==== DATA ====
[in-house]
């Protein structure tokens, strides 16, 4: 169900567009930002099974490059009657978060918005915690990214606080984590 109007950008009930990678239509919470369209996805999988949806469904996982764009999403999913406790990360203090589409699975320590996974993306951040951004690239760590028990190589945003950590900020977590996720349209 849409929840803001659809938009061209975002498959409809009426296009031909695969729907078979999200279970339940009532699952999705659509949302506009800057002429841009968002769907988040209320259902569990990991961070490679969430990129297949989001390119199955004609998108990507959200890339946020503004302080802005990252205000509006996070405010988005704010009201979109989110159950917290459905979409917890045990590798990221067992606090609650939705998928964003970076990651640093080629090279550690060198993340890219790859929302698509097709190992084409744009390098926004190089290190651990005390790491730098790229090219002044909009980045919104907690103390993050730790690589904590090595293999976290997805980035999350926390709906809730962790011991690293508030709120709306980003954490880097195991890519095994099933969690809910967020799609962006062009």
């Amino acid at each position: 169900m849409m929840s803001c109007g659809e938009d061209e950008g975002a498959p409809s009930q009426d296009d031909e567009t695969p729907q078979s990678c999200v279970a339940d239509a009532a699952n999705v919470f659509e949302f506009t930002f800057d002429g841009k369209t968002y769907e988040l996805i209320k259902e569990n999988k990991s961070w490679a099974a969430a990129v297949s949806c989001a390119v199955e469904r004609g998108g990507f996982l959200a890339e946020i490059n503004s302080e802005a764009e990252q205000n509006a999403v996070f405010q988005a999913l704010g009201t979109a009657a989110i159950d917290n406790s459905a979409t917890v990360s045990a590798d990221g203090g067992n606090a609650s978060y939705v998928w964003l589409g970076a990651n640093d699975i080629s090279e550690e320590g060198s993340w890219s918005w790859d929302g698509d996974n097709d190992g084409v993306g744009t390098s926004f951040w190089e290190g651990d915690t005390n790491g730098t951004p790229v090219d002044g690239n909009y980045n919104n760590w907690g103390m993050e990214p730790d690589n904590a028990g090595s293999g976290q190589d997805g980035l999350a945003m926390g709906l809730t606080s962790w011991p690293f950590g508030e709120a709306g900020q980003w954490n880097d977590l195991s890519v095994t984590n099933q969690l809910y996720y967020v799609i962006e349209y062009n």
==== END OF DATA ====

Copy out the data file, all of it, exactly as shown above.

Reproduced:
[in-house]
């Protein structure tokens, strides 16, 4: 169900567009930002099974490059009657978060918005915690990214606080984590 109007950008009930990678239509919470369209996805999988949806469904996982764009999403999913406790990360203090589409699975320590996974993306951040951004690239760590028990190589945003950590900020977590996720349209 849409929840803001659809938009061209975002498959409809009426296009031909695969729907078979999200279970339940009532699952999705659509949302506009800057002429841009968002769907988040209320259902569990990991961070490679969430990129297949989001390119199955004609998108990507959200890339946020503004302080802005990252205000509006996070405010988005704010009201979109989110159950917290459905979409917890045990590798990221067992606090609650939705998928964003970076990651640093080629090279550690060198993340890219790859929302698509097709190992084409744009390098926004190089290190651990005390790491730098790229090219002044909009980045919104907690103390993050730790690589904590090595293999976290997805980035999350926390709906809730962790011991690293508030709120709306980003954490880097195991890519095994099933969690809910967020799609962006062009």
């Amino acid at each position: 169900m849409m929840s803001c109007g659809e938009d061209e950008g975002a498959p409809s009930q009426d296009d031909e567009t695969p729907q078979s990678c999200v279970a339940d239509a009532a699952n999705v919470f659509e949302f506009t930002f800057d002429g841009k369209t968002y769907e988040l996805i209320k259902e569990n999988k990991s961070w490679a099974a969430a990129v297949s949806c989001a390119v199955e469904r004609g998108g990507f996982l959200a890339e946020i490059n503004s302080e802005a764009e990252q205000n509006a999403v996070f405010q988005a999913l704010g009201t979109a009657a989110i159950d917290n406790s459905a979409t917890v990360s045990a590798d990221g203090g067992n606090a609650s978060y939705v998928w964003l589409g970076a990651n640093d699975i080629s090279e550690e320590g060198s993340w890219s918005w790859d929302g698509d996974n097709d190992g084409v993306g744009t390098s926004f951040w190089e290190g651990d915690t005390n790491g730098t951004p790229v090219d002044g690239n909009y980045n919104n760590w907690g103390m993050e990214p730790d690589n904590a028990g090595s293999g976290q190589d997805g980035l999350a945003m926390g709906l809730t606080s962790w011991p690293f950590g508030e709120a709306g900020q980003w954490n880097d977590l195991s890519v095994t984590n099933q969690l809910y996720y967020v799609i962006e349209y062009n």